If you live in Utah or have lived there (or even if you’ve visited), I’m sure you’re familiar with places like Crown Burger (which is hands-down the most popular), Burgers Supreme, and Apollo Burger. They’re part steak fries and flame-broiled burgers and part gyros and baklava, but no matter what you get, it’s awesome.
When I was pregnant with my daughter, my OB/GYN’s office was just down the street from what was, in my pregnant (at the time) opinion, the best Apollo Burger (the one on State Street in Orem, a few blocks north of Center Street, if anyone’s interested…) I would always go to my appointments hungry (you weigh less that way) and then swing by Apollo Burger for a kid’s meal or a gyro afterwards. Not such a big deal when you’re just going to monthly appointments, but when you start going every week (or more), going to those doctor’s appointment hungry isn’t gonna help that scale much…
My favorite part of the gyro is the tzatziki. If you’re not familiar with tzatziki, it’s a creamy, cucumber-y, savory sauce that goes on top of a gyro (basically, a pita filled with Greek-seasoned lamb or chicken). But guess what? You can also dip vegetables, pita wedges, crackers, or flatbread in it. I had some of this on hand a little while back and made a roasted vegetable pizza and dipped the pizza in it and it was awesome. You could even use it as a salad dressing–super versatile and healthy.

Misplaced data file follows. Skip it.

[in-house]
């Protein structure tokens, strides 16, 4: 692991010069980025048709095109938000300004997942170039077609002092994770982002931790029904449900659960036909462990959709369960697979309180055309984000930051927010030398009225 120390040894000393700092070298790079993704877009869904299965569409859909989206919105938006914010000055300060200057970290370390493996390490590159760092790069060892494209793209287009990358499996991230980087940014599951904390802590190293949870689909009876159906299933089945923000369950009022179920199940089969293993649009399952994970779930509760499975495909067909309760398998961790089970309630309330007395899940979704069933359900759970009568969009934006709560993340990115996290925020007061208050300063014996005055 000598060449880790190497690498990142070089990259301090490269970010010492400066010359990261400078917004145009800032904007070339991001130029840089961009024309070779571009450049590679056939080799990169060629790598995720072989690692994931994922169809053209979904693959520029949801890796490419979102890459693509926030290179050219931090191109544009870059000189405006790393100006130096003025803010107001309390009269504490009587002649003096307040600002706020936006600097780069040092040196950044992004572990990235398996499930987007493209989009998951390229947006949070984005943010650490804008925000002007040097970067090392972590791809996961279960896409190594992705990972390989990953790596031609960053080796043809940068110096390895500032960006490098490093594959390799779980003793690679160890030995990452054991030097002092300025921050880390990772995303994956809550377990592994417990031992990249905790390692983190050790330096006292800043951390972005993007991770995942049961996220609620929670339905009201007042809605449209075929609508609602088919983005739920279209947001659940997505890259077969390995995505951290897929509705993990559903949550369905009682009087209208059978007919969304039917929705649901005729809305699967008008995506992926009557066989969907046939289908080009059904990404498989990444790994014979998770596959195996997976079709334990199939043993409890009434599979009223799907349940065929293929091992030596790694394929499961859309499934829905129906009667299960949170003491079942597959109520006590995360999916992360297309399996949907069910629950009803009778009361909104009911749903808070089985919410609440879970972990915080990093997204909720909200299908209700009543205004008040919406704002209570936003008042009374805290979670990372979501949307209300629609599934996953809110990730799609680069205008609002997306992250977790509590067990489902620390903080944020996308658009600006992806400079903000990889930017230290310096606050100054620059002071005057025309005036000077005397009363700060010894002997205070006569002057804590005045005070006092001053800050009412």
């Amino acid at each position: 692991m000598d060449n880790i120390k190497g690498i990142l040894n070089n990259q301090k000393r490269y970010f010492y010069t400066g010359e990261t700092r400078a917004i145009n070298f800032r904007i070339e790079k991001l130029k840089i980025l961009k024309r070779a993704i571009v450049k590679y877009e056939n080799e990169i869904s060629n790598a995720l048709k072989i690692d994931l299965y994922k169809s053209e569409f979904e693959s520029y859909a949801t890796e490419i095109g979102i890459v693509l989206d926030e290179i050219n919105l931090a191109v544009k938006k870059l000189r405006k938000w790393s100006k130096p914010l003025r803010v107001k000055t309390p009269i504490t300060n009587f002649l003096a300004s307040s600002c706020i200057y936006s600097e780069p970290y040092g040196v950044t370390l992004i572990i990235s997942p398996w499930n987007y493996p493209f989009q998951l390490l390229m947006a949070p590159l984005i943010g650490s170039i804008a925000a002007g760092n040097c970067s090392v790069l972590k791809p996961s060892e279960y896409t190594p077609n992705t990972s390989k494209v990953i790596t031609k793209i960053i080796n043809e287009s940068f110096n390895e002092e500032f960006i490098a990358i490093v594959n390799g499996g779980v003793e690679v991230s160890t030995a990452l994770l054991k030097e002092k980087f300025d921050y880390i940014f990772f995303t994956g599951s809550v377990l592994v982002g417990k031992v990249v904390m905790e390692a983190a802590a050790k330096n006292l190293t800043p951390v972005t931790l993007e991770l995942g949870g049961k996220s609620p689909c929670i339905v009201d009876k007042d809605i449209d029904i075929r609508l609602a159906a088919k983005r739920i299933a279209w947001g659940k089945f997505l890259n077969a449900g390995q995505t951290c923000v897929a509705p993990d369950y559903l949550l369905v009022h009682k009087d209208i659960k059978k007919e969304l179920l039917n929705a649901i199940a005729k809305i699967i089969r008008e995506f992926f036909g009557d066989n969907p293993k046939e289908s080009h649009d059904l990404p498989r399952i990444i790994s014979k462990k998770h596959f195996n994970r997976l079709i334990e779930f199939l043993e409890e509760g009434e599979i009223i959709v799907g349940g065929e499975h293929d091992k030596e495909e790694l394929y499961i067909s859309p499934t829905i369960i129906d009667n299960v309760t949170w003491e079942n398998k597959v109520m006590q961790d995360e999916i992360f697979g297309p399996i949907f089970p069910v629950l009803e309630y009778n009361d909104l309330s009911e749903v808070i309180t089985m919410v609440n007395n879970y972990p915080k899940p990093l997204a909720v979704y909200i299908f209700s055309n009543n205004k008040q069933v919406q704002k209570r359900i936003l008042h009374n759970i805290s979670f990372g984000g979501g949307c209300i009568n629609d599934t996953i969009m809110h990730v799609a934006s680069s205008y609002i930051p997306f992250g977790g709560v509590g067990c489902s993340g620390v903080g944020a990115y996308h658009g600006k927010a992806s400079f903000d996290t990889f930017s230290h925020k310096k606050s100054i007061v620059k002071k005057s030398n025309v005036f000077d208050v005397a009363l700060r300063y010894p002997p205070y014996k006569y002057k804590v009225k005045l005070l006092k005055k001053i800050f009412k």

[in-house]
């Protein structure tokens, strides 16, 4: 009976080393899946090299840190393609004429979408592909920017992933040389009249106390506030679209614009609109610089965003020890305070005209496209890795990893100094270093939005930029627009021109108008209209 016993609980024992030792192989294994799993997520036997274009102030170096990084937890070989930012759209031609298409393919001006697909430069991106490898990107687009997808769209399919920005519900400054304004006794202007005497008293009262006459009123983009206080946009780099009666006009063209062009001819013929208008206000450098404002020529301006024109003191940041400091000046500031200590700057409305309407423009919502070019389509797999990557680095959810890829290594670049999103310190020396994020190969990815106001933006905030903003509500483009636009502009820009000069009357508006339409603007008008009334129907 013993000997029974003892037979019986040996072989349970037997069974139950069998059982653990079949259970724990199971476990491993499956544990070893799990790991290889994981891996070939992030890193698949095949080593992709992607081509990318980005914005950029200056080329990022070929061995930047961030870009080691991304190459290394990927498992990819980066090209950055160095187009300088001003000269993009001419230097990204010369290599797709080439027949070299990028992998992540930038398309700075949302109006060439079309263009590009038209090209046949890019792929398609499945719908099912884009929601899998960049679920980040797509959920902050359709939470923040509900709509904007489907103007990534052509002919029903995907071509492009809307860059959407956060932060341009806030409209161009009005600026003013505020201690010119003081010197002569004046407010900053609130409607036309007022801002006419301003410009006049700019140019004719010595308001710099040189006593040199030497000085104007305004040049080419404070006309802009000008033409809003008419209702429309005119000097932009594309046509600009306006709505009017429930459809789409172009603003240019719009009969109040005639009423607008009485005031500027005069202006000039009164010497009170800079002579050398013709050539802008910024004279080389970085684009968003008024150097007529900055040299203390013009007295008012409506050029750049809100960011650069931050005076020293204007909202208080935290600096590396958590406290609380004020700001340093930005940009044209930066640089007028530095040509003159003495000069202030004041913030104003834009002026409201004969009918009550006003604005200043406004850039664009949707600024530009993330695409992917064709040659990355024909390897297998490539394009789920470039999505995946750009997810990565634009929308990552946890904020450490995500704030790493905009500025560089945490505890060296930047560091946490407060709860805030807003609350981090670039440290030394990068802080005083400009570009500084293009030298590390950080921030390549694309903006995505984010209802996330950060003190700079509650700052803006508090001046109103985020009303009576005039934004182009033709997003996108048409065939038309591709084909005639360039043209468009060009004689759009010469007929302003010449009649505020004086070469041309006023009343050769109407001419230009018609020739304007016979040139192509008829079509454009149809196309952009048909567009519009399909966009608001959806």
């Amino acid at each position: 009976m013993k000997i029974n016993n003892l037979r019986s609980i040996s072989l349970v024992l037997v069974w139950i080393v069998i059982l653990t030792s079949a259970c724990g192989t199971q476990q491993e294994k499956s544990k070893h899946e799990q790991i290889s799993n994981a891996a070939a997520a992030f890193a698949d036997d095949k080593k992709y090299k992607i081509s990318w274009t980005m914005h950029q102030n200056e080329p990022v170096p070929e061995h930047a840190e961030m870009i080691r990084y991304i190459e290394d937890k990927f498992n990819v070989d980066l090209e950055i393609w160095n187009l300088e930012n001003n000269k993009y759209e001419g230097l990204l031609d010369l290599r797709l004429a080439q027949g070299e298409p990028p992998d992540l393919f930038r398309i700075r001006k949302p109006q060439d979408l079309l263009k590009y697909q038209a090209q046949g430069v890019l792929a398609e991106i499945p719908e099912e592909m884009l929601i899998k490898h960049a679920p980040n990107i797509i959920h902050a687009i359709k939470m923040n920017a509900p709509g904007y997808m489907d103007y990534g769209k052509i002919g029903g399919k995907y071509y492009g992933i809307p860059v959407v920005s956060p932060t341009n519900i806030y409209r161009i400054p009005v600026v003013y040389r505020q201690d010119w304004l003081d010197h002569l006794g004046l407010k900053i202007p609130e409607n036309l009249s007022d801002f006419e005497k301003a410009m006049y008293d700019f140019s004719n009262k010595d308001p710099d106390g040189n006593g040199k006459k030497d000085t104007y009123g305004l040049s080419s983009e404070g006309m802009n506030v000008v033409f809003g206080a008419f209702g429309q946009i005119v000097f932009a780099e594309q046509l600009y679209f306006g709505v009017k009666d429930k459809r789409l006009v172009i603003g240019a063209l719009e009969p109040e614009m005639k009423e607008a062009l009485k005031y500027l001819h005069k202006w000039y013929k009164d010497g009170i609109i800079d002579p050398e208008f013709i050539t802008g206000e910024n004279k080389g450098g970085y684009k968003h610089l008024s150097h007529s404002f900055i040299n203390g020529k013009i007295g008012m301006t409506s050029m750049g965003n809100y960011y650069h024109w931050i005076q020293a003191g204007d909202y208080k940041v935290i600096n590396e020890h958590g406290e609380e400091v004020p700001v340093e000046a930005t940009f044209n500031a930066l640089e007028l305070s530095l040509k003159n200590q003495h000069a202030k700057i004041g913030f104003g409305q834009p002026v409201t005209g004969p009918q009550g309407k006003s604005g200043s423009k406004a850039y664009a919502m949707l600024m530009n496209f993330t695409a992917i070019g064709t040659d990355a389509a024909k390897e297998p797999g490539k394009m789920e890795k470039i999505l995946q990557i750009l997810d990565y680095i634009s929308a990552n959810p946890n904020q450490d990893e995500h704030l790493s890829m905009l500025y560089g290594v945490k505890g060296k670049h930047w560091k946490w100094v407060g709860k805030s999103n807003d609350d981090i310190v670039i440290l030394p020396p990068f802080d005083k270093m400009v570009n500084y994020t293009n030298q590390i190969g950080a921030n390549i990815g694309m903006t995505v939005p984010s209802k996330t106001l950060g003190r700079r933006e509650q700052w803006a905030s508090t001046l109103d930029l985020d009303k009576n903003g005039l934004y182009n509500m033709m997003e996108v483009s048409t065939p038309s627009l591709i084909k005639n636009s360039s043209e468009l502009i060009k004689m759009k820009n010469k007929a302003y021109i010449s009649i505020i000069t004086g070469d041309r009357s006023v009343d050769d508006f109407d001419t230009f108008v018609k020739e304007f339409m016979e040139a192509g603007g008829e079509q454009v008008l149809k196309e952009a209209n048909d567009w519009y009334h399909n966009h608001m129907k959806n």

Speaking of yogurt…there’s a lot of Greek yogurt out there and it feels like the scene is always changing, but when it comes to plain Greek yogurt, there’s a lot of great stuff out there–Chobani, Stonyfield, Oikos–but Fage is consistently my favorite. So. There’s that for what it’s worth.
This recipe is super easy–like, you’re 5 minutes away from eating tzatziki and pita chips for breakfast. Not that I would know from any firsthand experience. You’re going to need plain Greek yogurt, 3 green onions, a clove of garlic, some dill weed (dry is fine–dill is one of those herbs that tastes just as good dry as it does fresh and you can use the same amount of fresh or dry), about 1/2 of a medium cucumber, and some kosher salt and freshly ground black pepper.
“How do I seed a cucumber?” you ask. Glad you asked! Slice the cucumber in half lengthwise and then insert the tip of a small spoon into the seed membranes of the cucumber. Apply enough pressure until you reach some resistance and then drag the seeds out with the spoon. Super easy.
and mince up that clove of garlic.
Add the dill weed…
and season to taste with kosher salt and freshly ground black pepper.
Try to stop eating it, I dare you.
Quick and Easy Tzatziki
A quick, refreshing dip or sandwich spread!
- 1 1/2 cups plain Greek yogurt (that's 2 6-oz. containers)
- 1 clove garlic, minced
- 1/2 medium cucumber, peeled, seeded, and chopped
- 3 green onions, firm ends finely chopped
- 1 teaspoon dill weed
- Kosher salt and freshly ground black pepper, to taste
- Mix ingredients together and season to taste. Can be stored up to three days.